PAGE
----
This is the only reason startups should raise venture capital


This is certainly the question I get most often: “How can I get the money I need to fund my startup idea?”

And that’s the one I answer the least, because there’s usually something lurking behind that question. When entrepreneurs come to me with this question, experience has taught me that they are looking for a shortcut to the long, painful and expensive fundraising process. But there isn’t.

My thing is not to help entrepreneurs raise funds. There are a million different resources, including venture capitalists themselves, that are better equipped to help a smart entrepreneur figure out how to go about it. find money for their startup idea.

My thing is to help entrepreneurs create startups that are better equipped to Craft money, generating income and making profits. I’ve built and sold businesses with and without investor funds, so I’m well versed both ways. And I can tell you that fundraising and making money are two completely different goals.

In fact, fundraising isn’t even a goal at all, it’s just the first step on a long journey with no guaranteed results. So I always prefer fundraising as a last resort – a path to take only when that path is absolutely necessary and all other paths are dead ends.

So how do you know when it is?

There are a million reasons to think you need to fundraise

Like I said, I get the “How can I get money” question often, about once a week. And it almost always comes with a bunch of reasons why raising any amount – from a few thousand dollars to a few million – would propel the idea into the stratosphere of startup success.

But in any case, and I mean EVERY CASE, you can read between the lines of any given reason and it becomes: “I don’t have access to the money I need to launch the product I want to launch.”

And when you peel away the layers of this declarationit can still be distilled to: “I want to build a polished product and the infrastructure to sell it before I know whether the product is viable or not and whether the market will accept it.”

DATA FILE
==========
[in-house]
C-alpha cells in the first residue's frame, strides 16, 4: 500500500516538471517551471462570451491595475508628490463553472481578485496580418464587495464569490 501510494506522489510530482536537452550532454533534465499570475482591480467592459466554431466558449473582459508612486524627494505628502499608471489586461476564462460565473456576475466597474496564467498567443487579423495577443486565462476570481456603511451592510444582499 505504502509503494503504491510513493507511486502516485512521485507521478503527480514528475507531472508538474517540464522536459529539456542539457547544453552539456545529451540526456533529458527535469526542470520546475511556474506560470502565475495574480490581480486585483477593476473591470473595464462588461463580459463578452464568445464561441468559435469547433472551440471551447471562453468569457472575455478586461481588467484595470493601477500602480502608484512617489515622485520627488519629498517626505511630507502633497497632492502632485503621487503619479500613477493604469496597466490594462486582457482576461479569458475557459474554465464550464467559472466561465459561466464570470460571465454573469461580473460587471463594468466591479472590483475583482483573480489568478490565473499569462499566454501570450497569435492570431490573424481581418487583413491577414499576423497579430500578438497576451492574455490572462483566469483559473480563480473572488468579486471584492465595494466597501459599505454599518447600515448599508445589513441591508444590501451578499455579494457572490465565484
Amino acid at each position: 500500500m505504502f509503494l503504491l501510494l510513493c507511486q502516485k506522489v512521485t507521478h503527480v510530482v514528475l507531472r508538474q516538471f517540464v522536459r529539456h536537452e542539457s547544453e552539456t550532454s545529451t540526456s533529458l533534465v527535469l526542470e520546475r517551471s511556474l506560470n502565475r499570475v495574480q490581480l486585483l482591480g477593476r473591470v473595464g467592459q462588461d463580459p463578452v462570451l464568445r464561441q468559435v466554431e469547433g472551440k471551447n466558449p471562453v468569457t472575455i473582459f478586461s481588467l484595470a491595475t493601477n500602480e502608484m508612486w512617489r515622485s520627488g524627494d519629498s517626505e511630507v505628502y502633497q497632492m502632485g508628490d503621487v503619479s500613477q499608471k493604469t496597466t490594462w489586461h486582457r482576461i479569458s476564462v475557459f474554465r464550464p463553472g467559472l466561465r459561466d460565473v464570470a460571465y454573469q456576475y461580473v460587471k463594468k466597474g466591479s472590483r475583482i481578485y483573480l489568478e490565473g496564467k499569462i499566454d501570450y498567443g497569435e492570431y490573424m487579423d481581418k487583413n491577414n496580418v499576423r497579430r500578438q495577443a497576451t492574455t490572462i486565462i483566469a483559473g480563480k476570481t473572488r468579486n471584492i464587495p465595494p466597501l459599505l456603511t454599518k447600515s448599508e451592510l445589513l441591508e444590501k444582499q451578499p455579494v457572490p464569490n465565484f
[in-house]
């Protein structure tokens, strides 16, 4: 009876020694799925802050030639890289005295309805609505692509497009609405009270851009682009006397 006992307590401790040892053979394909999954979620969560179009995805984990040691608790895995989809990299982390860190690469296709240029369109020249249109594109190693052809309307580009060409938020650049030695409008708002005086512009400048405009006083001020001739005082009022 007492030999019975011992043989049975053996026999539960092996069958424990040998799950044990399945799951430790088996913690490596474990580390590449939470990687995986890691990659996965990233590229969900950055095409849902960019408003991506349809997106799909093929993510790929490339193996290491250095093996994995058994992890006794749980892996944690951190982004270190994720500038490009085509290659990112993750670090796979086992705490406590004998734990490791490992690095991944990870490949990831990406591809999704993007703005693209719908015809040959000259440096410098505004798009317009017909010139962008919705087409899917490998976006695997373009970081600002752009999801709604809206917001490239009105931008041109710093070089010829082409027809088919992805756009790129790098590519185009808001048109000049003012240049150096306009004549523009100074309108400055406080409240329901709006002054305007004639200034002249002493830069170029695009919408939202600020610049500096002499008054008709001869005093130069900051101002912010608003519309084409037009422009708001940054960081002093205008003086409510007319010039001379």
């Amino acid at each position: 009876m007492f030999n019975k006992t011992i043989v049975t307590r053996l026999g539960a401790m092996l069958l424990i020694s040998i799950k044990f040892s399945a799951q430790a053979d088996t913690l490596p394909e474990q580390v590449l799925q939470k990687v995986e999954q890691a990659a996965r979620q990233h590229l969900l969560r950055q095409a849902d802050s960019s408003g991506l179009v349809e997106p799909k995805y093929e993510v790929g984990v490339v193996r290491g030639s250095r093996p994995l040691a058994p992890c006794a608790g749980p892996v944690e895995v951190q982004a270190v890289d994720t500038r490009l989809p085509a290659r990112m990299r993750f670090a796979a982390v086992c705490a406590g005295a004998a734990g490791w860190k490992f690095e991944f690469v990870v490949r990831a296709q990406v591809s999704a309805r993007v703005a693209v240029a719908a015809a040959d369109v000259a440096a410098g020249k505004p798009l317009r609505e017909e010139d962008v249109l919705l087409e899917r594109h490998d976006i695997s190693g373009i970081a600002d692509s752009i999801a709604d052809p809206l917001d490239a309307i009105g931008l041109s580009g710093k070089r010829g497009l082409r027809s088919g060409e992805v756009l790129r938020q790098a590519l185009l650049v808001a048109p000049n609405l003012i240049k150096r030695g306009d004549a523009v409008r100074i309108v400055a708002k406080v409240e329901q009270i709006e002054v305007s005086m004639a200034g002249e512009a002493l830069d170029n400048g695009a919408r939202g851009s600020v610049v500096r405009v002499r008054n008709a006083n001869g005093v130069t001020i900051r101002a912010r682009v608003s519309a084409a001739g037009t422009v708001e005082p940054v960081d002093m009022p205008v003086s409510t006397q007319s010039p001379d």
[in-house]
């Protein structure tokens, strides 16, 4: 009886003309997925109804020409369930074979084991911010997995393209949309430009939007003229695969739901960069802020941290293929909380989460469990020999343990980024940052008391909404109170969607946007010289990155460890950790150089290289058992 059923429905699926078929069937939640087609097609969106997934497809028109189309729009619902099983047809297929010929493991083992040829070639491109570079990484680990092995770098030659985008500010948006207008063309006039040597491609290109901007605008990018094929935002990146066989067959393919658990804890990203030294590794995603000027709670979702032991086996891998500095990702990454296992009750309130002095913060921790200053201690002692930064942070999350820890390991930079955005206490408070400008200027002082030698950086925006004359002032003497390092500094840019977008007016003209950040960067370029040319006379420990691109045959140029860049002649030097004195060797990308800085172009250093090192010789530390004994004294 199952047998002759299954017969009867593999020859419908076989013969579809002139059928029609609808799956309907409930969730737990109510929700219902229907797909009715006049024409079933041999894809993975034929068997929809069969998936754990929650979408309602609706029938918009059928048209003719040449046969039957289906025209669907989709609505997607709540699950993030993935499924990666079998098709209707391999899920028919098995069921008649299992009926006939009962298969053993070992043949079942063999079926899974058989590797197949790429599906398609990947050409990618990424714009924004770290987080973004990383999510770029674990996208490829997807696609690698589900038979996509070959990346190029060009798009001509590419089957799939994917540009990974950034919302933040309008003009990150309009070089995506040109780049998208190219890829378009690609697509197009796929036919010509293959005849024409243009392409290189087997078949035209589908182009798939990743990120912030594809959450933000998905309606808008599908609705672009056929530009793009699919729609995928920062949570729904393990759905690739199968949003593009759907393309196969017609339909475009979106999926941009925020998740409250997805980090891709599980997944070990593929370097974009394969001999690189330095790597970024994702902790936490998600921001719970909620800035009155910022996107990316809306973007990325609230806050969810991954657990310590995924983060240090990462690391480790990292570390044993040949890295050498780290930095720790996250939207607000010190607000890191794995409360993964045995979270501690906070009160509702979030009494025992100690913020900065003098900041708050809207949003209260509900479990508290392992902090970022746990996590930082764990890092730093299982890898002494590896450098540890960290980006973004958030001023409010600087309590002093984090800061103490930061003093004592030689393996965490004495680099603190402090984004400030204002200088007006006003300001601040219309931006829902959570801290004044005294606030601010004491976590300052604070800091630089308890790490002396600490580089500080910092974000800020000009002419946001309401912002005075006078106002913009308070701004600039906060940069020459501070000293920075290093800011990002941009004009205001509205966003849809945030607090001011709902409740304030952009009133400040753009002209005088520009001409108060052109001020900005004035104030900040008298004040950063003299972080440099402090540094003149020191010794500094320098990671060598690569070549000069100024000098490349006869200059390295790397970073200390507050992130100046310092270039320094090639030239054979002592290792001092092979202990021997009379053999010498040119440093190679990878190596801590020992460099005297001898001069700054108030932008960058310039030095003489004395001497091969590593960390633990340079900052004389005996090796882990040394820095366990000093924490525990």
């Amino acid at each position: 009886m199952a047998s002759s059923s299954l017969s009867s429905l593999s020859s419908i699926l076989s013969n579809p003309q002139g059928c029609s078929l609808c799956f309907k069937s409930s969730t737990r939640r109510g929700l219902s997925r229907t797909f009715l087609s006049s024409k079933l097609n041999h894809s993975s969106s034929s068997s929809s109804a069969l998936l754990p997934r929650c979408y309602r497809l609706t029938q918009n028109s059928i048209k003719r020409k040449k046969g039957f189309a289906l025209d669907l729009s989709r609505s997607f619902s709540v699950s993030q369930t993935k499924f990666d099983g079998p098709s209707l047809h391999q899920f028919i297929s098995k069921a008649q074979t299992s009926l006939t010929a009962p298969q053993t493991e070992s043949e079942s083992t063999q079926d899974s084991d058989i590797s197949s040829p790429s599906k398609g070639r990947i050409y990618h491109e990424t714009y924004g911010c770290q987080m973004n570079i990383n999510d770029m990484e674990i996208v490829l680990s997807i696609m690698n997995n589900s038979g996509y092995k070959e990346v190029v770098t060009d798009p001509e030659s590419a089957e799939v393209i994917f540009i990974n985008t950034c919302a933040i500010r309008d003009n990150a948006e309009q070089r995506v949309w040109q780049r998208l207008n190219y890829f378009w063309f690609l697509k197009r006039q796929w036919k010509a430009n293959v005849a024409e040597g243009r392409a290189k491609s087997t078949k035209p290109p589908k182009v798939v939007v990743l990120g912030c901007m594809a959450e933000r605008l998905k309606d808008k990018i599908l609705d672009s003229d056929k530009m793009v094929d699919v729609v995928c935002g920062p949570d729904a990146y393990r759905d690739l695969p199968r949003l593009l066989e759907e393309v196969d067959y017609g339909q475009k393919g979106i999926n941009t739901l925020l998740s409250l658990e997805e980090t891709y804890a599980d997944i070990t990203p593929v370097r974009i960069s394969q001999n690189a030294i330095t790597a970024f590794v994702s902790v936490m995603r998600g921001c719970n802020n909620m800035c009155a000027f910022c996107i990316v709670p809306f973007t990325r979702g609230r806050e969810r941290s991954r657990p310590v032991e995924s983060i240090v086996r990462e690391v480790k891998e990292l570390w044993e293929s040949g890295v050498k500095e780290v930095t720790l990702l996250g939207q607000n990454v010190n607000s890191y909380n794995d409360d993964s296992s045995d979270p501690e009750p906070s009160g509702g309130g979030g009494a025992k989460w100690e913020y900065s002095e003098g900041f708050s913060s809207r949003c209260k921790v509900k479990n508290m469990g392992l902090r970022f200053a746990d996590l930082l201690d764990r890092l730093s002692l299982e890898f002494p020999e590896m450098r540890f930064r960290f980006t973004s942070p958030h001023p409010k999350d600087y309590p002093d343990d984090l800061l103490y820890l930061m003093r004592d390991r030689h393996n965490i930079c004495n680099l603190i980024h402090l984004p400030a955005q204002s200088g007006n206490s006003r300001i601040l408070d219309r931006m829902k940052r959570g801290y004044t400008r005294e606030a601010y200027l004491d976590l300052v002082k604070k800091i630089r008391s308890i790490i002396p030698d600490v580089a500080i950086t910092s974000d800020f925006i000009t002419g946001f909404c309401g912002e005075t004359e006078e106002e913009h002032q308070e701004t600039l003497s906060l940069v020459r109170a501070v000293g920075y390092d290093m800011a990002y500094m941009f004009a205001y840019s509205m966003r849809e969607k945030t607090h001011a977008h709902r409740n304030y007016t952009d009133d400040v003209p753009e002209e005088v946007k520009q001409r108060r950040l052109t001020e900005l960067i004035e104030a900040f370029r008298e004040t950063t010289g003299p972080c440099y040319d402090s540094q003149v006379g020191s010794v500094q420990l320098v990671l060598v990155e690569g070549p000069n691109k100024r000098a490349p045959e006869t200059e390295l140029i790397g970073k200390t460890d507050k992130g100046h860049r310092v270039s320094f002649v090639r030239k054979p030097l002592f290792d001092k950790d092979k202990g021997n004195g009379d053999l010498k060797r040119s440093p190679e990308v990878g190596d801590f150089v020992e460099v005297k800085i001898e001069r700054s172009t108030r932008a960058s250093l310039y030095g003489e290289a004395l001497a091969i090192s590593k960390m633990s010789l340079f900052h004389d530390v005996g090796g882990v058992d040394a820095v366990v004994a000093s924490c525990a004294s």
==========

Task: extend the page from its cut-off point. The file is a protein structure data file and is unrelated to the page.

In other words: “I’d like to gamble with someone else’s money.”

Then you will forgive me for not having accompanied them on this path.

The best question and the only correct answer

Every once in a while I get the best wiser question: “Should I raise funds for my startup?

And there’s really only one time I’ll say yes, and it’s almost always totally unique to the idea, the founding talent, the problem, and the proposed solution. It’s here:

  • If there is a problem that is broad, universal, and painful enough to affect nearly every business and/or every consumer (preferably both), and…
  • If there is an existing solution, and in particular an incumbent company, that has lost touch with solving the problem in a technically advanced, cost-effective, and customer-satisfying way, and…
  • If there are several new entrants to the market to solve this problem in an entirely different way, and…
  • IF the person asking the question has a solution that is new, at least somewhat proven in the real world, and better than both the existing solution and all new solutions…

So yes, it’s time to raise funds.

Here’s why these requirements are important:

  • If the problem is niche, solving it does not require investors’ money, as there is a low barrier to entry. Start by solving the problem manually, using your competitive advantage to outrun the small competition that exists in this small market.
  • If there is no existing solution or incumbent, you have an open market. Start generating revenue with a low-cost solution to prove viability.
  • If there is no competition, you must first prove the viability of the new solution, establish a beachhead market, and then raise funds.
  • If the first three reasons are true and you can’t show quantifiable evidence that your solution is significantly better than the rest of the new solutions, no investor is going to stake your solution when they can just as easily stake another new solution. more experienced.

Sometimes the startup game is an arms race, and these are the ventures that are usually the riskiest but also offer the highest potential reward. This is what investors are looking for. And those four points are questions of investability – what investors will judge your idea, your product, and your business on.

However, that doesn’t mean that if you can’t satisfy these four reasons, your idea is terrible. Rather the opposite. These IFs are not doors, they are opportunities. There are all sorts of ways to turn these opportunities into milestones, even generating revenue and making a profit along the way.

That’s what I help people do. Because that’s what starting a business should be.

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